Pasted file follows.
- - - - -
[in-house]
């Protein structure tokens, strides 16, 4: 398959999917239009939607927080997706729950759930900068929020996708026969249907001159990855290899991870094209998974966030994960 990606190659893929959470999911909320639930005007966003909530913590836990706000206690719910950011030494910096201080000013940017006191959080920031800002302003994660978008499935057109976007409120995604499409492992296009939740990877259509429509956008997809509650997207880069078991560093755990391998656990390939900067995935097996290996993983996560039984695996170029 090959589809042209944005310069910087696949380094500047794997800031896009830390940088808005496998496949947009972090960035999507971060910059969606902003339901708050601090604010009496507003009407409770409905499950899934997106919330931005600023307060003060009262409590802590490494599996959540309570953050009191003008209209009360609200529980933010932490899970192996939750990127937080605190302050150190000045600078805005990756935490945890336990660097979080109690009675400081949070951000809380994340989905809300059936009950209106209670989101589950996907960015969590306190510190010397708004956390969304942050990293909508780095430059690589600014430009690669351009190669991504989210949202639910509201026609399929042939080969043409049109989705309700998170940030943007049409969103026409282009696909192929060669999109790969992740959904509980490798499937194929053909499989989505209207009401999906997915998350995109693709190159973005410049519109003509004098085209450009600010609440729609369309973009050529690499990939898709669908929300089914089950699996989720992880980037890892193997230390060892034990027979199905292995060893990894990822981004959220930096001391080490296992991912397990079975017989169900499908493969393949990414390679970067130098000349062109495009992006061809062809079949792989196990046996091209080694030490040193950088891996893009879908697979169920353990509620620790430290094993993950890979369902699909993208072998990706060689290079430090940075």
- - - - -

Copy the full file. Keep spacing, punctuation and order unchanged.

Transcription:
[in-house]
């Protein structure tokens, strides 16, 4: 398959999917239009939607927080997706729950759930900068929020996708026969249907001159990855290899991870094209998974966030994960 990606190659893929959470999911909320639930005007966003909530913590836990706000206690719910950011030494910096201080000013940017006191959080920031800002302003994660978008499935057109976007409120995604499409492992296009939740990877259509429509956008997809509650997207880069078991560093755990391998656990390939900067995935097996290996993983996560039984695996170029 090959589809042209944005310069910087696949380094500047794997800031896009830390940088808005496998496949947009972090960035999507971060910059969606902003339901708050601090604010009496507003009407409770409905499950899934997106919330931005600023307060003060009262409590802590490494599996959540309570953050009191003008209209009360609200529980933010932490899970192996939750990127937080605190302050150190000045600078805005990756935490945890336990660097979080109690009675400081949070951000809380994340989905809300059936009950209106209670989101589950996907960015969590306190510190010397708004956390969304942050990293909508780095430059690589600014430009690669351009190669991504989210949202639910509201026609399929042939080969043409049109989705309700998170940030943007049409969103026409282009696909192929060669999109790969992740959904509980490798499937194929053909499989989505209207009401999906997915998350995109693709190159973005410049519109003509004098085209450009600010609440729609369309973009050529690499990939898709669908929300089914089950699996989720992880980037890892193997230390060892034990027979199905292995060893990894990822981004959220930096001391080490296992991912397990079975017989169900499908493969393949990414390679970067130098000349062109495009992006061809062809079949792989196990046996091209080694030490040193950088891996893009879908697979169920353990509620620790430290094993993950890979369902699909993208072998990706060689290079430090940075």